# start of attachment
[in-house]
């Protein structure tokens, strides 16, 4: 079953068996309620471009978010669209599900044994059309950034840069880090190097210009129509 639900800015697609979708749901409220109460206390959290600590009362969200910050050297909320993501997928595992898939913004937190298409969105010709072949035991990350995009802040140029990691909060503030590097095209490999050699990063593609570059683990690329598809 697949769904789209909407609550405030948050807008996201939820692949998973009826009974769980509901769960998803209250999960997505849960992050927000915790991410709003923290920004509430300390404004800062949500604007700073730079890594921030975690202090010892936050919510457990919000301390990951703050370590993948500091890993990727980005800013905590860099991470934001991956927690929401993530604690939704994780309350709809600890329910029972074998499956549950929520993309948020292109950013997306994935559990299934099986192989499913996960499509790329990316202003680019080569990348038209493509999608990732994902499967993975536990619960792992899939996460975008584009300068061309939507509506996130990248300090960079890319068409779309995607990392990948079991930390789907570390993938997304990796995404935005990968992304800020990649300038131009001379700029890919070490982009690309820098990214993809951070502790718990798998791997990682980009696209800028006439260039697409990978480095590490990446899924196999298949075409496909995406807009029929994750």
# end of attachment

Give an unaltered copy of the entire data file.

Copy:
[in-house]
């Protein structure tokens, strides 16, 4: 079953068996309620471009978010669209599900044994059309950034840069880090190097210009129509 639900800015697609979708749901409220109460206390959290600590009362969200910050050297909320993501997928595992898939913004937190298409969105010709072949035991990350995009802040140029990691909060503030590097095209490999050699990063593609570059683990690329598809 697949769904789209909407609550405030948050807008996201939820692949998973009826009974769980509901769960998803209250999960997505849960992050927000915790991410709003923290920004509430300390404004800062949500604007700073730079890594921030975690202090010892936050919510457990919000301390990951703050370590993948500091890993990727980005800013905590860099991470934001991956927690929401993530604690939704994780309350709809600890329910029972074998499956549950929520993309948020292109950013997306994935559990299934099986192989499913996960499509790329990316202003680019080569990348038209493509999608990732994902499967993975536990619960792992899939996460975008584009300068061309939507509506996130990248300090960079890319068409779309995607990392990948079991930390789907570390993938997304990796995404935005990968992304800020990649300038131009001379700029890919070490982009690309820098990214993809951070502790718990798998791997990682980009696209800028006439260039697409990978480095590490990446899924196999298949075409496909995406807009029929994750």